Friday, January 08, 2010

January 4-7, 2010: Seitan from scratch

Impatient to use my slow cooker again, even in the heat, I thought I'd try my hand at seitan. Gluten flour has become increasingly accessible in the past few years and with this it's easy to make raw seitan. However the recipe in Fresh from the Vegetarian Slow Cooker takes the more traditional route; here you make a dough of flour and water, knead it under running water to rinse out the starch, and then simmer the glutinous dough in stock.

As a first-timer, it was the rinsing that was most nerve-wracking. Robertson merely instructs us to knead the dough in water until the water goes milky, then drain and replace the water, repeating until the water is clear. By the time I was up to my sixth rinse the water was as opaque as ever, my dough was getting slippery and difficult to handle, and I was losing small sludgy fragments of the dough down the sink.

I had better luck when I changed my technique. Transferring the dough to a colander, I set the tap at a trickle and got a little more aggressive with my kneading. Instead of my bread-making fold-and-turn I really dug my fingers into the dough, scrunching and probing it for starch. Meanwhile the milky water escaped through the colander, giving me a drier dough and better view of my progress. It takes a while and the dough shrinks a lot but this is as it should be. I might have been less concerned if I'd just read this site before beginning.

Once the dough had the texture of chewed gum (ewwww), I divided it into four blobs and plonked them into the slow cooking stock.

Six hours later, I assumed that my seitan was ready and scooped it out to dry. It smelled like roast chicken! Must be the bay leaves. The stock got bottled up and stashed it in the freezer for future meals.

I sliced and fried the first seitan blob for dinner; the rest followed the stock into the freezer for future enjoyment. While the straight-up seitan is soft and spongy, it didn't take much frying to achieve a crisp golden skin - pleasant to chew, though without further adornment its flavour is bland and bready. That spongy texture is just begging to slurp up some marinade so I'm looking forward to tinkering with the taste of these gluten globs.

Seitan from scratch
(recipe from Fresh from the Vegetarian Slow Cooker by Robin Robertson)

1 carrot, chopped into large chunks
1 onion, quartered
3 cloves garlic, crushed
1/2 cup soy sauce
2 bay leaves
~3L water
6 cups wholemeal flour

Place the carrot, onion, garlic, soy sauce, bay leaves and 2.25L of the water in a slow cooker set to High.

In a large bowl stir together the wholemeal flour and remaining 3 cups of water to make a dough. I thought mine was too dry and added another 1/2 cup of water but I'd discourage you from doing this unless absolutely necessary! The next step is to knead the dough on a flat surface for 10 minutes and this is difficult if the dough's too sticky. After kneading the dough, put it back in the bowl, cover it with warm water and allow it to rest for 20 minutes.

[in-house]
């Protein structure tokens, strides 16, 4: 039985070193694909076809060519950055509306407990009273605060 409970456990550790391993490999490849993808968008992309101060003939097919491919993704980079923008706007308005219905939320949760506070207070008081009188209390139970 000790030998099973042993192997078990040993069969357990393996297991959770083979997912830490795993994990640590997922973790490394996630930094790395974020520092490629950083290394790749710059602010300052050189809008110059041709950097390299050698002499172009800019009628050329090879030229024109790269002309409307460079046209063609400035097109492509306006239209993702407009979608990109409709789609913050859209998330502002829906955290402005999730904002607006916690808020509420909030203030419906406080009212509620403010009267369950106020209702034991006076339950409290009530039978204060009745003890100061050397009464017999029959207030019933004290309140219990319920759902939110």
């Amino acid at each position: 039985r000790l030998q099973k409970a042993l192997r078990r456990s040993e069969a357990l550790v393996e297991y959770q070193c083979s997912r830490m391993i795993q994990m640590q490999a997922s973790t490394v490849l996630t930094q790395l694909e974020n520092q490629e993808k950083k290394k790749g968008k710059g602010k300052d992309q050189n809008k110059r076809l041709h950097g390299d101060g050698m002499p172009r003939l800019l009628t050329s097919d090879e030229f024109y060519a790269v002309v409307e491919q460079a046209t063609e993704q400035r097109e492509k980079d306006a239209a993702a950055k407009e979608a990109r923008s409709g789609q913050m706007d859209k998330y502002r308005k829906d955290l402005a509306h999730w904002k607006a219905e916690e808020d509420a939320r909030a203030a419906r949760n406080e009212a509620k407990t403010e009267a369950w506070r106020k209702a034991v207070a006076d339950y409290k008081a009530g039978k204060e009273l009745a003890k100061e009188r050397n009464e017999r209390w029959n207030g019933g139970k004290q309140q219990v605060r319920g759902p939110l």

Once the dough has rested, shift the bowl to sit in your kitchen sink. Knead the dough until the water goes white. Drain the water and transfer the dough to a colander. Under a slow stream of running water, continue squishing the dough until it reduces in volume (I think mine halved, roughly) and becomes stretchy like chewing gum. Continue until the water draining through the colander is almost clear.

Divide the raw seitan into four balls and drop them into the slow cooking stock. Turn the setting down to Low and cook the seitan for 4-6 hours.

Scoop the seitan out and let it cool on a baking tray. To store the seitan, keep it in the fridge for a few days submerged in some of the stock or freeze it without the stock. Any leftover stock can be used for other recipes.


  1. A pox upon my mother's wheat allergy! Yet another recipe to add to the "once I've stopped travelling and also moved out" pile.

    Looks like you managed this seitan perfectly though - bravo!

  2. You can also use High gluten four from Asian grocer, in which case you get a much higher yield, I'll post that sometimes soon.

  3. wow impressive work - it looks very fascinating and just a wee bit frustrating

  4. That looks very tiring! I have to admit I've never heard of seitan - this may sound absolutely blasphemous, but is it like savoury bread??

  5. Thanks Hannah - it'll be worth the wait. :-)

    3 hungry tummies - I think the gluten flour I buy from health food shops is probably similar to your product. I'd love to see what you do with it!

    Johanna, it was a fascinating process. I probably won't repeat it very often but it's given me a new appreciation for gluten flour.

    Hi Vee! Although it's flour based, seitan is not really bread-like. It's used as a faux meat in vegetarian cooking. :-)

  6. I've tried making seitan twice now, once boiled, once baked, both times utterly vile - it's ended up in the bin! Yet everyone else seems to think it's delicious. Am I missing a trick?!

  7. Hi Abi! I find seitan quite variable and don't always like its texture or flavour. Have you been taking the painstaking wash-out-the-starch approach that I have here, or using high-gluten flour to make a dough? I think the high-gluten dough is more reliable, and you're better positioned to add some herbs and other flavourings you might like. Otherwise it's certainly possible that seitan just isn't your thing.

  8. OMG, I love Robin Robertson - I have her 1000 vegan recipes and vegan fire and spice.

    I did not even know she had a slow cooker book! I love my slow cooker, will have to get her book. :D

  9. Welcome, Kate! I'm looking forward to digging into this book more often now that winter's approaching. :-)